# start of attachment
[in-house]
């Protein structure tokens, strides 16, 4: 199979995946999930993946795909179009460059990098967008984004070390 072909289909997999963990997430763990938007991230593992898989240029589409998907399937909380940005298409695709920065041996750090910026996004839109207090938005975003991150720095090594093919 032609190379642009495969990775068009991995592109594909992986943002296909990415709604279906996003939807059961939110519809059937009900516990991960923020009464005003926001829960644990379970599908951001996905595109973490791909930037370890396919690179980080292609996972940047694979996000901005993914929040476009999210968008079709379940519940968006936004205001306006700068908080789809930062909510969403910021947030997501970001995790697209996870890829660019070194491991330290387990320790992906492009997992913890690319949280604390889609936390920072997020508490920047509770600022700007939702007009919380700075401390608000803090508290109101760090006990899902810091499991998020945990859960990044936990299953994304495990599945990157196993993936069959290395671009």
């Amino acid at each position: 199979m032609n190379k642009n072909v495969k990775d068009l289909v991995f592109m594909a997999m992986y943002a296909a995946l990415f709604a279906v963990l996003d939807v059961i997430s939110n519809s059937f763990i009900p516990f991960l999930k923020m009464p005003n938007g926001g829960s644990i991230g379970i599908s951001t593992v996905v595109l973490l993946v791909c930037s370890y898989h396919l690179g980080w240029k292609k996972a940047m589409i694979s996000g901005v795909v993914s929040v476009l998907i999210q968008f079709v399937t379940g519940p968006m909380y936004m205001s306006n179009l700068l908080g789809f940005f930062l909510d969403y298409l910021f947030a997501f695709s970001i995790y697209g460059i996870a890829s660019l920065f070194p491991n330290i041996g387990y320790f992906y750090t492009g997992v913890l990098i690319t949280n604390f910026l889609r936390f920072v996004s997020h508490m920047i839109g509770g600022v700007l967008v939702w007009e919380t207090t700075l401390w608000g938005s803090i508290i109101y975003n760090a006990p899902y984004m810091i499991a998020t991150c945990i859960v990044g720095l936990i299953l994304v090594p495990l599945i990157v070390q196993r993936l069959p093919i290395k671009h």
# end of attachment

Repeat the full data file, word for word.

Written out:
[in-house]
């Protein structure tokens, strides 16, 4: 199979995946999930993946795909179009460059990098967008984004070390 072909289909997999963990997430763990938007991230593992898989240029589409998907399937909380940005298409695709920065041996750090910026996004839109207090938005975003991150720095090594093919 032609190379642009495969990775068009991995592109594909992986943002296909990415709604279906996003939807059961939110519809059937009900516990991960923020009464005003926001829960644990379970599908951001996905595109973490791909930037370890396919690179980080292609996972940047694979996000901005993914929040476009999210968008079709379940519940968006936004205001306006700068908080789809930062909510969403910021947030997501970001995790697209996870890829660019070194491991330290387990320790992906492009997992913890690319949280604390889609936390920072997020508490920047509770600022700007939702007009919380700075401390608000803090508290109101760090006990899902810091499991998020945990859960990044936990299953994304495990599945990157196993993936069959290395671009």
């Amino acid at each position: 199979m032609n190379k642009n072909v495969k990775d068009l289909v991995f592109m594909a997999m992986y943002a296909a995946l990415f709604a279906v963990l996003d939807v059961i997430s939110n519809s059937f763990i009900p516990f991960l999930k923020m009464p005003n938007g926001g829960s644990i991230g379970i599908s951001t593992v996905v595109l973490l993946v791909c930037s370890y898989h396919l690179g980080w240029k292609k996972a940047m589409i694979s996000g901005v795909v993914s929040v476009l998907i999210q968008f079709v399937t379940g519940p968006m909380y936004m205001s306006n179009l700068l908080g789809f940005f930062l909510d969403y298409l910021f947030a997501f695709s970001i995790y697209g460059i996870a890829s660019l920065f070194p491991n330290i041996g387990y320790f992906y750090t492009g997992v913890l990098i690319t949280n604390f910026l889609r936390f920072v996004s997020h508490m920047i839109g509770g600022v700007l967008v939702w007009e919380t207090t700075l401390w608000g938005s803090i508290i109101y975003n760090a006990p899902y984004m810091i499991a998020t991150c945990i859960v990044g720095l936990i299953l994304v090594p495990l599945i990157v070390q196993r993936l069959p093919i290395k671009h």